The Lord Chancellor has general policy responsibility for family law issues, and he has agreed to co-ordinate a consultation exercise on both of these matters. I understand that the exercise will commence shortly. However, such an exercise could not be concluded in time for any changes in the law to be introduced in this Bill.

I appreciate that that may come as something of a disappointment to the noble Lord, Lord Carter, but I hope that he will understand that, while I very much take the points made in his amendments, there are other wider issues which my noble and learned friend the

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Lord Chancellor will have to consider and that we shall have to consult on these matters before we can come to any conclusion.

Lord Carter: My Lords, I am grateful to the Minister. That is what the Minister said in the other place on 25th April. I thought that by now the consultation might have taken place. It would be helpful if we could be given some idea of when the Lord Chancellor's work will be completed.

I am pleased to know that, as is often the case, Scottish law deals with a problem that is not dealt with in English law. However, I am surprised that the Minister referred to parents who were married between conception and birth; surely it should be before conception and birth.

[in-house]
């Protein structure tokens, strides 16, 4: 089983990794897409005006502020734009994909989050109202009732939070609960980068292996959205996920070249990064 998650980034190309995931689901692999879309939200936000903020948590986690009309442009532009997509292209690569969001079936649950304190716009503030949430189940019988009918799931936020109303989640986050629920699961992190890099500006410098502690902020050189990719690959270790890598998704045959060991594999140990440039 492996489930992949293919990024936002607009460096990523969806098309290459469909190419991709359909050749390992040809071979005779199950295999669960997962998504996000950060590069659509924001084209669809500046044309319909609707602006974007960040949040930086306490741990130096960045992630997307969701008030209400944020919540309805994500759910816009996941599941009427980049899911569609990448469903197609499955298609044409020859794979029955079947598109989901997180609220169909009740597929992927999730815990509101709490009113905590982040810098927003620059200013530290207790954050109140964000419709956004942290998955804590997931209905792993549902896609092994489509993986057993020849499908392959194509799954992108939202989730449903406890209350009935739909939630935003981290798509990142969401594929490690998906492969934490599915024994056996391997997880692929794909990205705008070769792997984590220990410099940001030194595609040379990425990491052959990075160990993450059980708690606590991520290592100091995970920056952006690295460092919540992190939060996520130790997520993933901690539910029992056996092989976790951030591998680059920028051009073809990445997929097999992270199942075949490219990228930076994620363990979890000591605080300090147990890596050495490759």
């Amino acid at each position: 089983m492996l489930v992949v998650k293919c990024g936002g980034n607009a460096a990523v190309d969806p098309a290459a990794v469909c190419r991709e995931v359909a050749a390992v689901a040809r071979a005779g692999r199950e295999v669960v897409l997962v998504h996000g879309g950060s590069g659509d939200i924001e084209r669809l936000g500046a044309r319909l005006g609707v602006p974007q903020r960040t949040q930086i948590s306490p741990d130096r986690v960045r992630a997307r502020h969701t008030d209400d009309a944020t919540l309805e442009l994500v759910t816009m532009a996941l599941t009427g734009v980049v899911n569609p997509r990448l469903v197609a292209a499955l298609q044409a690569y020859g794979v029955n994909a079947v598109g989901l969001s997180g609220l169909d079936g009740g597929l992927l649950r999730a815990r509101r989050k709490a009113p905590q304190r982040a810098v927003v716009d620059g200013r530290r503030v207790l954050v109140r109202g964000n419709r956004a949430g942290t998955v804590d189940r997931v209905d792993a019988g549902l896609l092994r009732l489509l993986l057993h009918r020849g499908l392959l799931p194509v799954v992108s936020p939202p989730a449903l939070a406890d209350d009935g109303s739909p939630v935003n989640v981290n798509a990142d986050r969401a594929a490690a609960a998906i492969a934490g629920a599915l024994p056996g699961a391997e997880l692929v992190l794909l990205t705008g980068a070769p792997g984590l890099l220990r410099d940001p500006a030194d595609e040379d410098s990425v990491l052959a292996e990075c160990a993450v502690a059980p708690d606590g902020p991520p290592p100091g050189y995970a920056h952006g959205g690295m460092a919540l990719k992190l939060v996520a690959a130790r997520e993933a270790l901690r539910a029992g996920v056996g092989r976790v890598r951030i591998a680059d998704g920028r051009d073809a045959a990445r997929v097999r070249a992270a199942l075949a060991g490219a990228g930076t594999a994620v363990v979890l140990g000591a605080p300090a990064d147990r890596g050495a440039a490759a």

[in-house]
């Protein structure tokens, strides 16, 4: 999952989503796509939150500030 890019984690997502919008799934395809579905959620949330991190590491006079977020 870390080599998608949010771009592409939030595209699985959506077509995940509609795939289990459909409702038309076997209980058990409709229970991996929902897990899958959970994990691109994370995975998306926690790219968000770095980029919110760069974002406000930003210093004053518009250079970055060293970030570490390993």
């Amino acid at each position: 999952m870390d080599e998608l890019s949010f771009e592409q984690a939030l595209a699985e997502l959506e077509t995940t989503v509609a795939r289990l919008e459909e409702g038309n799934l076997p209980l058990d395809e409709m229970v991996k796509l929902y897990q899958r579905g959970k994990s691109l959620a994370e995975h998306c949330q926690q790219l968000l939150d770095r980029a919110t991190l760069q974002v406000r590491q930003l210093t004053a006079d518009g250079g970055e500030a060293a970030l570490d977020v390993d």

However, I understand what the Minister said. At least the Government recognise the problems. I hope that when the Lord Chancellor's group completes its work they will be able to deal with this point. I beg leave to withdraw the amendment.

Amendment, by leave, withdrawn.

[Amendment No. 42 not moved.]

Lord Carter moved Amendment No. 43:

After Clause 23, insert the following new clause:

Limits on reduced benefit direction

(".—(1) Section 46 of the 1991 Act shall be amended as follows—
(2) After subsection (5) insert—
"(5A) Subsection (5) shall not apply in cases where—
(a) the person with care or any child that would be affected by a reduced benefit direction is disabled, or
(b) the benefit entitlement of the parent with care has already been reduced by reason of a deduction to pay any outstanding debt."").

The noble Lord said: My Lords, in moving the amendment, I speak also to Amendment No. 48 in the name of the noble Lord, Lord Mackay. I believe that that amendment is a good example of what one can do if one's intention is to improve the Bill and not to wreck it. Amendment No. 43 was tabled before I knew the exact timetable in which the Minister intended to put down his amendment. I am fairly clear that Amendment No. 48 deals with the point that I raised in Committee. The Minister kindly agreed to come back with his own amendment to deal with the matter through regulations. I refer to the exemption from benefit reduction of parents who are disabled or who have a disabled child, and those who are already repaying a loan from their benefit.

I shall formally move the amendment. If the Minister will speak to his amendment, Amendment No. 48, to explain how the provision overtakes mine, I shall beg leave to withdraw Amendment No. 43. He can then move Amendment No. 48 on the Marshalled List. I beg to move.